Noam Chomsky’s new book, Hopes and Prospects, leads me to a conclusion that will startle his admirers and critics alike: Chomsky is a conservative. It might surprise him as well. After all, he is a socialist and a libertarian. The fundamental precept of his philosophy, which stems from a view of humans as free and creative beings, is that people should be left alone. While the managers of society may coerce and manipulate people, they can and should resist domination. Most conservatives, at least in the American tradition, believe the state should stay out of the lives of its citizens. Too many self-described conservatives insist that the government they can resist at home should involve itself in the lives of people in other countries. Dictating to others how to live is deeply unconservative. If the American government should stay out of the affairs of those of us who have the right to vote for and against it, how much more should it leave alone those with no say in its direction? The American federal government has, as Chomsky states in this enlightening series of essays, no more right to break into the houses of people in foreign lands than into your house in Kentucky or Alaska. Chomsky’s conservatism is more consistent than that of many who claim for themselves, which Chomsky certainly does not, the name conservative. He believes not only in the freedom of Americans, but in freedom from Americans.
Chomsky’s conservatism, with its explicit distrust of politicians and corporate managers, may explain why his most strident critics are to be found among liberals. Two of Britain’s liberal newspapers, The Guardian and The Observer, attack him more regularly than the right-wing press does. Chomsky may have earned their ire by pointing out from time to time mistakes made in their news pages, particularly in war zones. Observer reviewer Rafael Behr summarized Hopes and Prospects and concluded that Chomsky should recognize “the irony that he owes his considerable success to the system he despises.” Let us suppose for a moment that Behr is right, that Chomsky’s considerable success is an achievement of the system rather than of Chomsky’s genius and insights into the nature of language that have transformed modern philosophy and psychology as much as they have linguistic studies. Would he have said that Andrei Sakharov “owes his considerable success to the system he despises”? Sakharov became a victim of the Soviet system after his discoveries in physics, but the importance of Sakharov as political critic (rather than as physicist) was that he criticized a system that he believed was harmful to world peace, human dignity and the society of which he was a beneficiary. The same can, and should, be said of Chomsky.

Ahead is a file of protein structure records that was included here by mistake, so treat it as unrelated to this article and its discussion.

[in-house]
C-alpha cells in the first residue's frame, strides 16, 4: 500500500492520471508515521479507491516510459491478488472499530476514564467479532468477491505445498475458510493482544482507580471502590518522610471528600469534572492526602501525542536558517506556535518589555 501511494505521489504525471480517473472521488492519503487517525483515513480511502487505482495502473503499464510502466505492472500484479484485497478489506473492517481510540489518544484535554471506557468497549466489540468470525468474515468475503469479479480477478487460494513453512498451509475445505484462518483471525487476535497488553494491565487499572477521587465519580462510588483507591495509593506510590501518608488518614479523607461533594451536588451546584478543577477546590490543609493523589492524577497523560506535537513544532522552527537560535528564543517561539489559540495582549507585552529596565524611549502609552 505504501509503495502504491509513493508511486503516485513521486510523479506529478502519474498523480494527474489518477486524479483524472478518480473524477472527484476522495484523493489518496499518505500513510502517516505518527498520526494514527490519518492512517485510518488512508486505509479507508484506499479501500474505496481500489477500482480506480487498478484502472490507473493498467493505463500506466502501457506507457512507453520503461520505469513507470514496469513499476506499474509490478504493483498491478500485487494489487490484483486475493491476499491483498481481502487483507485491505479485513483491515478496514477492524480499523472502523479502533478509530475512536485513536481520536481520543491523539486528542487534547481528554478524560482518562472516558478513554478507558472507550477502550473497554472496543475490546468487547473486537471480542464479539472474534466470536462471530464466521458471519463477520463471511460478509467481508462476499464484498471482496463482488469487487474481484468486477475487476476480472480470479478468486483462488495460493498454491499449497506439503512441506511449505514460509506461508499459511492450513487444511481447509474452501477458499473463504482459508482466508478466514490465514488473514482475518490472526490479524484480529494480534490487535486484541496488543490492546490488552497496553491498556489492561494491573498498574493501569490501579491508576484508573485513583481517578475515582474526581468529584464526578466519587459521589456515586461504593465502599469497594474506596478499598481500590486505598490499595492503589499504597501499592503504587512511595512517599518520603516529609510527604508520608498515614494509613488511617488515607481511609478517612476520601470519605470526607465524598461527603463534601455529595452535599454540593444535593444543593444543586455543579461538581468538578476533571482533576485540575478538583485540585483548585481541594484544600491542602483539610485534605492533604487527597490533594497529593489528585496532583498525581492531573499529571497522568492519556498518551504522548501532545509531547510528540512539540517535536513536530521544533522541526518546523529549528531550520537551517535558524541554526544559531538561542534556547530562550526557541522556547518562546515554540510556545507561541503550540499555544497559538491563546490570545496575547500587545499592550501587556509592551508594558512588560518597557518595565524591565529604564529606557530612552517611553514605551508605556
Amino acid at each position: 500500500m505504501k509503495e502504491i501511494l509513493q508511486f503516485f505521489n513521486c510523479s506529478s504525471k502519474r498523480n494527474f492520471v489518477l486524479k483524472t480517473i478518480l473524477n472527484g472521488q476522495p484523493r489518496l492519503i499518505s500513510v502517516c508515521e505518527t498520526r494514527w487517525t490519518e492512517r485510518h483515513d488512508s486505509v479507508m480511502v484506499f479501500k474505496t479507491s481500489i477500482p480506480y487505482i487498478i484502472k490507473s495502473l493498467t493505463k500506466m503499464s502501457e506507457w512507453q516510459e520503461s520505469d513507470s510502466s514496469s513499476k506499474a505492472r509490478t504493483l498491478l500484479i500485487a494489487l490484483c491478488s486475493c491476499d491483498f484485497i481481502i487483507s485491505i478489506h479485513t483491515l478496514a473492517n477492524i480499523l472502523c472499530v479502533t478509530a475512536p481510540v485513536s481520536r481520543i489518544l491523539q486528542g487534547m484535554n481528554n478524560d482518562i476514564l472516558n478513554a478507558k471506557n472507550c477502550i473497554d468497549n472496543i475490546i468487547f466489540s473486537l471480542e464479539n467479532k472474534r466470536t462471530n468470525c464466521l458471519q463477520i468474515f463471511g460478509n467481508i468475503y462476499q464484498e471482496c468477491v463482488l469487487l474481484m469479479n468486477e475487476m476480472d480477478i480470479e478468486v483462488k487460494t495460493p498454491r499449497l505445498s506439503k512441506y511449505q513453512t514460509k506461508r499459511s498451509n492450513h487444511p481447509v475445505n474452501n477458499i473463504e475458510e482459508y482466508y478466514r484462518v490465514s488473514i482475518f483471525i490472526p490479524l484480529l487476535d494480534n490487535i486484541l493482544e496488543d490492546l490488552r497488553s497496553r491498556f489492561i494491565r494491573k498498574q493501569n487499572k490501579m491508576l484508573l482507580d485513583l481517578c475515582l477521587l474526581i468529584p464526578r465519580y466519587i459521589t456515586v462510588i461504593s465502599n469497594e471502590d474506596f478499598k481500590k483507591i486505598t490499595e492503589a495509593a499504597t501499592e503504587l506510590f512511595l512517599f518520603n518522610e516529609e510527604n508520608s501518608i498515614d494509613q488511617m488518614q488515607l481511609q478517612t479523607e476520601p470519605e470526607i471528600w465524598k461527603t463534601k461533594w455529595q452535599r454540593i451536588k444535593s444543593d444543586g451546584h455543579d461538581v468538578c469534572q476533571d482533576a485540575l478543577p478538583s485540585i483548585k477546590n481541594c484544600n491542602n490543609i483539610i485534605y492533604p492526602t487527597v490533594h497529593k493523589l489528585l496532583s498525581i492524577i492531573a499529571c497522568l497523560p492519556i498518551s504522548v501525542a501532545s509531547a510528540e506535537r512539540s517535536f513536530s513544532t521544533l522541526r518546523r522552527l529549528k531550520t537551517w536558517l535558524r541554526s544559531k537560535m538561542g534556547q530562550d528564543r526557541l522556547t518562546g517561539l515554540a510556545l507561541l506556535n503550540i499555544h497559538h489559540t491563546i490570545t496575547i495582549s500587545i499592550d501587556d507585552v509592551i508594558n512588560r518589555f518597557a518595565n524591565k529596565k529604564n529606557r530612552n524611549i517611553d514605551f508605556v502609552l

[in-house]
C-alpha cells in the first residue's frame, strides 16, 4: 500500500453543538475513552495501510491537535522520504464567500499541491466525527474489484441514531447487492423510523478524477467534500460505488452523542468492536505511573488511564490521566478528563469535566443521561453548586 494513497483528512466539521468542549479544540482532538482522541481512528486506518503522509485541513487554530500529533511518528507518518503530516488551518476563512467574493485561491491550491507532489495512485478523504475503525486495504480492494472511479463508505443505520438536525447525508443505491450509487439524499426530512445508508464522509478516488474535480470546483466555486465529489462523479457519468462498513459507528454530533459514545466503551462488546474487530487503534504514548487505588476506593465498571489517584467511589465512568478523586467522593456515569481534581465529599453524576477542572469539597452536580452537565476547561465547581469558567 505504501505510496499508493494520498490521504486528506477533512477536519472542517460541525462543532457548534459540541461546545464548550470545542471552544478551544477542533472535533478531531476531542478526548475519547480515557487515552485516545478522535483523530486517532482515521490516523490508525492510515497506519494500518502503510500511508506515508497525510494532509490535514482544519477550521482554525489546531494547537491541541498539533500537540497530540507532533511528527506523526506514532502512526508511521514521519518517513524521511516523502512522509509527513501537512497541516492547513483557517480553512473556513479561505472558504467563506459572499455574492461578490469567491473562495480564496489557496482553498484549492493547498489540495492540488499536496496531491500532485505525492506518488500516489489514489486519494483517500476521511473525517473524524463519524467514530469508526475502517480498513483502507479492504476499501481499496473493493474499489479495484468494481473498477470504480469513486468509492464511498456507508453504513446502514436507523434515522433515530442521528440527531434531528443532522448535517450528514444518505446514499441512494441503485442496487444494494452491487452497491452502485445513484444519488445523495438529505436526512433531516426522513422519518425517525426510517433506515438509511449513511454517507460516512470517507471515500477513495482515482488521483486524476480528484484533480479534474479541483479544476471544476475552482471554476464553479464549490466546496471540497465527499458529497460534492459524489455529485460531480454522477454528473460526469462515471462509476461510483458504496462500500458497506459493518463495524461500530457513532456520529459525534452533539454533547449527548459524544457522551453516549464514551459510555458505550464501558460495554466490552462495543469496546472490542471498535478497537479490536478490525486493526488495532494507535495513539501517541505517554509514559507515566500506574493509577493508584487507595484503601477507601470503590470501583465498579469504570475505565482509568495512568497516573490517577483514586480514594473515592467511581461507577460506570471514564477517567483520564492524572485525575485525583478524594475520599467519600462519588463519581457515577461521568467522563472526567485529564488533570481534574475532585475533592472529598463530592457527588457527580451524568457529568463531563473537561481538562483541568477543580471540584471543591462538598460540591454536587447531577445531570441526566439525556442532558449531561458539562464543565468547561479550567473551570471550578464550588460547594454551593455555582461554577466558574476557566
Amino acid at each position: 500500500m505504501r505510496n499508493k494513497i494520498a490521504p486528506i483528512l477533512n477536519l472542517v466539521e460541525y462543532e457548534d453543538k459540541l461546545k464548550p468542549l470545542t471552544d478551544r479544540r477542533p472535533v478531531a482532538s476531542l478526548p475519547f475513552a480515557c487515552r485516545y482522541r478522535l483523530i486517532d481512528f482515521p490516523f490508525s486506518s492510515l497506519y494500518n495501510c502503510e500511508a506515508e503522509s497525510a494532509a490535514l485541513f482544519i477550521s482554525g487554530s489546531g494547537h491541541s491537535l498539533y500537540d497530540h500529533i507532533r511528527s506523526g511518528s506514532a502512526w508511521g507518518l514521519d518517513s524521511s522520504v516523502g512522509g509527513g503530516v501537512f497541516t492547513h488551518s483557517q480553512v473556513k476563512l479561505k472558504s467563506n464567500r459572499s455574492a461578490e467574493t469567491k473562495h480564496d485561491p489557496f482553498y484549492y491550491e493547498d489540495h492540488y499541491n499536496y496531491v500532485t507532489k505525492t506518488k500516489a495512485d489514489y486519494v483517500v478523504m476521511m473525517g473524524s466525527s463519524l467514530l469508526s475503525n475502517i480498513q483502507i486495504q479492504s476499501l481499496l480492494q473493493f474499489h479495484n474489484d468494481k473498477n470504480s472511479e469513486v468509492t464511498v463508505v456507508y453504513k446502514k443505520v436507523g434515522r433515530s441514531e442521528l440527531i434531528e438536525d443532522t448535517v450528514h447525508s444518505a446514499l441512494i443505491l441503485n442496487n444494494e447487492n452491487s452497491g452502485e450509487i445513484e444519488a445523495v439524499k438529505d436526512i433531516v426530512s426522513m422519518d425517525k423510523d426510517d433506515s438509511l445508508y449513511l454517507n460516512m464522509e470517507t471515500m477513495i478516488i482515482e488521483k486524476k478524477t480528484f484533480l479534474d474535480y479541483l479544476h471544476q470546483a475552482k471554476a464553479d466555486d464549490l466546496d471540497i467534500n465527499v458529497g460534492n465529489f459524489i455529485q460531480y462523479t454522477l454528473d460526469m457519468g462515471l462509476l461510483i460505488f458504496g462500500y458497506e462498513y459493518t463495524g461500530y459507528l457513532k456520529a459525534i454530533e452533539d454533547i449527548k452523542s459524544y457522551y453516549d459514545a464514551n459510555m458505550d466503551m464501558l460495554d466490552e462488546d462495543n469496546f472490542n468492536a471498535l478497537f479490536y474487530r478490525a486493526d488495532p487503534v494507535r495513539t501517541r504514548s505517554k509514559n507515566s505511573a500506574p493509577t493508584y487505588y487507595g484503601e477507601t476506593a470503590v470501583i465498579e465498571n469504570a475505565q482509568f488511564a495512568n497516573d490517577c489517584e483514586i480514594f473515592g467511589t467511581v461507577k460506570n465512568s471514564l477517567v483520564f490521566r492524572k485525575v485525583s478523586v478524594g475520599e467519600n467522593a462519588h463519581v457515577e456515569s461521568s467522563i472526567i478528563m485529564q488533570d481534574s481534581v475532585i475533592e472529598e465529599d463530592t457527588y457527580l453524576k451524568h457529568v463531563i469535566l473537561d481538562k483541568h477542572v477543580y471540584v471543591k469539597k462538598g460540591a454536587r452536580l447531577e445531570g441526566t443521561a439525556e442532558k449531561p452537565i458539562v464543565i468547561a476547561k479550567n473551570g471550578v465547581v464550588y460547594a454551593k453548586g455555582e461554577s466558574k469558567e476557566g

The liberal intelligentsia cannot bear Chomsky because, in this book as in many earlier publications and speeches, he calls their bluff. He compares contemporary liberal “humanitarian military intervention” with the rhetorical justification Adolf Hitler used when his duty to protect the German minority obliged him to invade Czechoslovakia. Conquerors invariably claim the moral high ground, like schoolyard bullies who beat the smaller kids “for their own good.” Columbus claimed the high moral purpose of bringing Christianity—that is, salvation—to the Caribs, Arawaks, and other peoples of the Caribbean who were soon exterminated. The French brought civilization to Algeria in 1830, coincidentally taking—as the British would soon do in other parts of Africa—the most fertile land for white colonists. The American Army burned villages in Vietnam to save them. Many in the public, thanks to effective propaganda, believe the justifications and avert their eyes from the harm done in their name.